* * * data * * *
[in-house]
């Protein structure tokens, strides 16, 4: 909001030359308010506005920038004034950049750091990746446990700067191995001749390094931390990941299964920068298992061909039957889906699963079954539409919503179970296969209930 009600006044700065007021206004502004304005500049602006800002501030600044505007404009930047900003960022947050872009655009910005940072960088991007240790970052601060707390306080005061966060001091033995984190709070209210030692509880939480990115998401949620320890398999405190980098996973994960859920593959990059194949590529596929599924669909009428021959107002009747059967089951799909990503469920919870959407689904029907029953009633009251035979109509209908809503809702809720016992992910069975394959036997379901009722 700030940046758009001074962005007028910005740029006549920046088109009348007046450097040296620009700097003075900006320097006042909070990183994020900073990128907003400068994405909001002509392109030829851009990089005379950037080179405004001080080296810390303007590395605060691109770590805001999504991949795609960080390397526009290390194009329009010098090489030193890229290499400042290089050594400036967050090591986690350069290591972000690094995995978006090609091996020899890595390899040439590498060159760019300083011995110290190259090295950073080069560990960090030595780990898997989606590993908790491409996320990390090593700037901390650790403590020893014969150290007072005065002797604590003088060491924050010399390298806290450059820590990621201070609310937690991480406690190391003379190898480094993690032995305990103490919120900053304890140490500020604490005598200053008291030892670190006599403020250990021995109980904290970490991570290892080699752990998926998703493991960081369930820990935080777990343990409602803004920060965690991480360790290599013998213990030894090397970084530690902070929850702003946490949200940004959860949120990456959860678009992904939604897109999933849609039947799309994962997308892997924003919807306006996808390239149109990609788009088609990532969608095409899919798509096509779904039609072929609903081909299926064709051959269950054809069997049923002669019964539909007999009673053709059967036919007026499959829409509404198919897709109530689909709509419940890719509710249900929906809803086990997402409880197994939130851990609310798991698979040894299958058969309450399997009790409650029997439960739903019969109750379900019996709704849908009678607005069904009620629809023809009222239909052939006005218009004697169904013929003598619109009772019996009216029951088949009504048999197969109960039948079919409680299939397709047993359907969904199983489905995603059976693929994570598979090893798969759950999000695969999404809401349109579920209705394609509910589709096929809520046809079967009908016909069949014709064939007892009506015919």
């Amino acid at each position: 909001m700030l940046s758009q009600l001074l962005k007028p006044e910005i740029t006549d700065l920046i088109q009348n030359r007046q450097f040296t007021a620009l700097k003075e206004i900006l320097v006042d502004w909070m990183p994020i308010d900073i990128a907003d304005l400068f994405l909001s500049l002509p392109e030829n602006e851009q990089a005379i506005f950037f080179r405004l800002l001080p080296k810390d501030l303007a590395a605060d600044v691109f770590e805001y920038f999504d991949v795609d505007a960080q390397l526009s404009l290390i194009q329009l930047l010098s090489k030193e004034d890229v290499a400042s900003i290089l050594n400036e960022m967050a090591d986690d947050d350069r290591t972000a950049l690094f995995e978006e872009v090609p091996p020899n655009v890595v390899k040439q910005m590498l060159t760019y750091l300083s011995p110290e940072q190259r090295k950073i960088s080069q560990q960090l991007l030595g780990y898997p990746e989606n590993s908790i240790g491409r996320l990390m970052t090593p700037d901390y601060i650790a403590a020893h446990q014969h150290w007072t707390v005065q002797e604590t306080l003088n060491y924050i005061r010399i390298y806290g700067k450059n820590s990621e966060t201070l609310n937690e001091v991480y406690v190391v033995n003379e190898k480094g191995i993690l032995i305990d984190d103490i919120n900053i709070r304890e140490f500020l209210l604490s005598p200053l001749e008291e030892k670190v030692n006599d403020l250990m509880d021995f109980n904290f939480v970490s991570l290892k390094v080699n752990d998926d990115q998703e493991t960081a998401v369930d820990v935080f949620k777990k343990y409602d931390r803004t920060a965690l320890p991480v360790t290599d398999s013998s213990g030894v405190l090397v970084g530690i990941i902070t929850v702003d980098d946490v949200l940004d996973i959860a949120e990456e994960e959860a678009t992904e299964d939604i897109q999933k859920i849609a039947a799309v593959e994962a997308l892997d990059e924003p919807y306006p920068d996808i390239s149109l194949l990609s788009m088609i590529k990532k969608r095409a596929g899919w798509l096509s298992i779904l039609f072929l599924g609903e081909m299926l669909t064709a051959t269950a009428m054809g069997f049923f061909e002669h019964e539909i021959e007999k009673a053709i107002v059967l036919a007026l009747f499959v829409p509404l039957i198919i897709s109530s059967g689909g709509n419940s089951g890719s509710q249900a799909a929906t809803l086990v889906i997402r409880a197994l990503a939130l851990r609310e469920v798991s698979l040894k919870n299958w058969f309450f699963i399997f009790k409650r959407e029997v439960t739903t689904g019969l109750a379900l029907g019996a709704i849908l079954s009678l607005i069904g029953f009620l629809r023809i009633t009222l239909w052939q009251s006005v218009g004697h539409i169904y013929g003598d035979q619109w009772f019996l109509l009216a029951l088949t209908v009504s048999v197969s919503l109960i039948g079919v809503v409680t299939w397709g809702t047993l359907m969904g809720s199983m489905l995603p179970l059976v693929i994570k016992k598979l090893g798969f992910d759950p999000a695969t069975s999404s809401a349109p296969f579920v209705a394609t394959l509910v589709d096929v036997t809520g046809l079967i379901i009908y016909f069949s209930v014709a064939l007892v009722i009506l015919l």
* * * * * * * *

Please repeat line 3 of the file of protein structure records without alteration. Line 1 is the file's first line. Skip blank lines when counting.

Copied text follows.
């Amino acid at each position: 909001m700030l940046s758009q009600l001074l962005k007028p006044e910005i740029t006549d700065l920046i088109q009348n030359r007046q450097f040296t007021a620009l700097k003075e206004i900006l320097v006042d502004w909070m990183p994020i308010d900073i990128a907003d304005l400068f994405l909001s500049l002509p392109e030829n602006e851009q990089a005379i506005f950037f080179r405004l800002l001080p080296k810390d501030l303007a590395a605060d600044v691109f770590e805001y920038f999504d991949v795609d505007a960080q390397l526009s404009l290390i194009q329009l930047l010098s090489k030193e004034d890229v290499a400042s900003i290089l050594n400036e960022m967050a090591d986690d947050d350069r290591t972000a950049l690094f995995e978006e872009v090609p091996p020899n655009v890595v390899k040439q910005m590498l060159t760019y750091l300083s011995p110290e940072q190259r090295k950073i960088s080069q560990q960090l991007l030595g780990y898997p990746e989606n590993s908790i240790g491409r996320l990390m970052t090593p700037d901390y601060i650790a403590a020893h446990q014969h150290w007072t707390v005065q002797e604590t306080l003088n060491y924050i005061r010399i390298y806290g700067k450059n820590s990621e966060t201070l609310n937690e001091v991480y406690v190391v033995n003379e190898k480094g191995i993690l032995i305990d984190d103490i919120n900053i709070r304890e140490f500020l209210l604490s005598p200053l001749e008291e030892k670190v030692n006599d403020l250990m509880d021995f109980n904290f939480v970490s991570l290892k390094v080699n752990d998926d990115q998703e493991t960081a998401v369930d820990v935080f949620k777990k343990y409602d931390r803004t920060a965690l320890p991480v360790t290599d398999s013998s213990g030894v405190l090397v970084g530690i990941i902070t929850v702003d980098d946490v949200l940004d996973i959860a949120e990456e994960e959860a678009t992904e299964d939604i897109q999933k859920i849609a039947a799309v593959e994962a997308l892997d990059e924003p919807y306006p920068d996808i390239s149109l194949l990609s788009m088609i590529k990532k969608r095409a596929g899919w798509l096509s298992i779904l039609f072929l599924g609903e081909m299926l669909t064709a051959t269950a009428m054809g069997f049923f061909e002669h019964e539909i021959e007999k009673a053709i107002v059967l036919a007026l009747f499959v829409p509404l039957i198919i897709s109530s059967g689909g709509n419940s089951g890719s509710q249900a799909a929906t809803l086990v889906i997402r409880a197994l990503a939130l851990r609310e469920v798991s698979l040894k919870n299958w058969f309450f699963i399997f009790k409650r959407e029997v439960t739903t689904g019969l109750a379900l029907g019996a709704i849908l079954s009678l607005i069904g029953f009620l629809r023809i009633t009222l239909w052939q009251s006005v218009g004697h539409i169904y013929g003598d035979q619109w009772f019996l109509l009216a029951l088949t209908v009504s048999v197969s919503l109960i039948g079919v809503v409680t299939w397709g809702t047993l359907m969904g809720s199983m489905l995603p179970l059976v693929i994570k016992k598979l090893g798969f992910d759950p999000a695969t069975s999404s809401a349109p296969f579920v209705a394609t394959l509910v589709d096929v036997t809520g046809l079967i379901i009908y016909f069949s209930v014709a064939l007892v009722i009506l015919l």